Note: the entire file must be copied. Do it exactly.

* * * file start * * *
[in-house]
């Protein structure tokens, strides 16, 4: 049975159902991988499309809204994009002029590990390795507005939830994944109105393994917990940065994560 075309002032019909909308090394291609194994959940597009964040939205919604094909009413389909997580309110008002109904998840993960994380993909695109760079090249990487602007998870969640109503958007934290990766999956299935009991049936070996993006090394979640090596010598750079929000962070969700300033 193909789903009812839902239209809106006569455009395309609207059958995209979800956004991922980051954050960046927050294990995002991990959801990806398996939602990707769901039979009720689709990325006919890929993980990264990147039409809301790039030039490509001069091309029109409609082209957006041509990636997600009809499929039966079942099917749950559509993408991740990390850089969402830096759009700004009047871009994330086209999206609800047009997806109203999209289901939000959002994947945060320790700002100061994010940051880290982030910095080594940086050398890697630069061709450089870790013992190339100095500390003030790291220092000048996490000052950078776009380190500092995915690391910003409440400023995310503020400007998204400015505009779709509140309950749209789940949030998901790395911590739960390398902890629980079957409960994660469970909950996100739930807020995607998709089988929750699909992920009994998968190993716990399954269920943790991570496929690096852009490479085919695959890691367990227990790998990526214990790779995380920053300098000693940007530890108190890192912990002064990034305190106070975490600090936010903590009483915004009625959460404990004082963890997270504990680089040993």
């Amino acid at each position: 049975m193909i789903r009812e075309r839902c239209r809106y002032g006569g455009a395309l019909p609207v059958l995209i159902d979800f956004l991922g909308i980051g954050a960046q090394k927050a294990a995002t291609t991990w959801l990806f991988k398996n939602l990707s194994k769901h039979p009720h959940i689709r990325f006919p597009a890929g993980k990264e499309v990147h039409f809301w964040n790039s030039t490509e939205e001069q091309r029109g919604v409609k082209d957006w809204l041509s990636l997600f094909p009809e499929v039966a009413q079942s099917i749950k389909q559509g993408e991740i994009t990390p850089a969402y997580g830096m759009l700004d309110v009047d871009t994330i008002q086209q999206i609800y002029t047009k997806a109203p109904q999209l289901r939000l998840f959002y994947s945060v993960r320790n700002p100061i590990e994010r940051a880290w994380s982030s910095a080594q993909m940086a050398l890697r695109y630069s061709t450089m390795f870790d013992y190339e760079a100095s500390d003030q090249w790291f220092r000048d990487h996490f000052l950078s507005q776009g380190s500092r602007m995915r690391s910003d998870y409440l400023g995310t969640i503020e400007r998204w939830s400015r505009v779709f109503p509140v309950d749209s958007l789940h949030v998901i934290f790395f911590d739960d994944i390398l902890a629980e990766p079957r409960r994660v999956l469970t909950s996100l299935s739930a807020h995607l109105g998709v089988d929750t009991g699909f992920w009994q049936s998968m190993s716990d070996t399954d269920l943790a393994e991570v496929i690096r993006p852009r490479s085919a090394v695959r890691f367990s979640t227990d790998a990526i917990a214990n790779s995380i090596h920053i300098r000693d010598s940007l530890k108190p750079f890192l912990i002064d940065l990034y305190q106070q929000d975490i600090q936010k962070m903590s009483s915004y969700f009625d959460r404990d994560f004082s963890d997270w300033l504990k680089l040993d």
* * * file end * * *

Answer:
[in-house]
């Protein structure tokens, strides 16, 4: 049975159902991988499309809204994009002029590990390795507005939830994944109105393994917990940065994560 075309002032019909909308090394291609194994959940597009964040939205919604094909009413389909997580309110008002109904998840993960994380993909695109760079090249990487602007998870969640109503958007934290990766999956299935009991049936070996993006090394979640090596010598750079929000962070969700300033 193909789903009812839902239209809106006569455009395309609207059958995209979800956004991922980051954050960046927050294990995002991990959801990806398996939602990707769901039979009720689709990325006919890929993980990264990147039409809301790039030039490509001069091309029109409609082209957006041509990636997600009809499929039966079942099917749950559509993408991740990390850089969402830096759009700004009047871009994330086209999206609800047009997806109203999209289901939000959002994947945060320790700002100061994010940051880290982030910095080594940086050398890697630069061709450089870790013992190339100095500390003030790291220092000048996490000052950078776009380190500092995915690391910003409440400023995310503020400007998204400015505009779709509140309950749209789940949030998901790395911590739960390398902890629980079957409960994660469970909950996100739930807020995607998709089988929750699909992920009994998968190993716990399954269920943790991570496929690096852009490479085919695959890691367990227990790998990526214990790779995380920053300098000693940007530890108190890192912990002064990034305190106070975490600090936010903590009483915004009625959460404990004082963890997270504990680089040993």
């Amino acid at each position: 049975m193909i789903r009812e075309r839902c239209r809106y002032g006569g455009a395309l019909p609207v059958l995209i159902d979800f956004l991922g909308i980051g954050a960046q090394k927050a294990a995002t291609t991990w959801l990806f991988k398996n939602l990707s194994k769901h039979p009720h959940i689709r990325f006919p597009a890929g993980k990264e499309v990147h039409f809301w964040n790039s030039t490509e939205e001069q091309r029109g919604v409609k082209d957006w809204l041509s990636l997600f094909p009809e499929v039966a009413q079942s099917i749950k389909q559509g993408e991740i994009t990390p850089a969402y997580g830096m759009l700004d309110v009047d871009t994330i008002q086209q999206i609800y002029t047009k997806a109203p109904q999209l289901r939000l998840f959002y994947s945060v993960r320790n700002p100061i590990e994010r940051a880290w994380s982030s910095a080594q993909m940086a050398l890697r695109y630069s061709t450089m390795f870790d013992y190339e760079a100095s500390d003030q090249w790291f220092r000048d990487h996490f000052l950078s507005q776009g380190s500092r602007m995915r690391s910003d998870y409440l400023g995310t969640i503020e400007r998204w939830s400015r505009v779709f109503p509140v309950d749209s958007l789940h949030v998901i934290f790395f911590d739960d994944i390398l902890a629980e990766p079957r409960r994660v999956l469970t909950s996100l299935s739930a807020h995607l109105g998709v089988d929750t009991g699909f992920w009994q049936s998968m190993s716990d070996t399954d269920l943790a393994e991570v496929i690096r993006p852009r490479s085919a090394v695959r890691f367990s979640t227990d790998a990526i917990a214990n790779s995380i090596h920053i300098r000693d010598s940007l530890k108190p750079f890192l912990i002064d940065l990034y305190q106070q929000d975490i600090q936010k962070m903590s009483s915004y969700f009625d959460r404990d994560f004082s963890d997270w300033l504990k680089l040993d």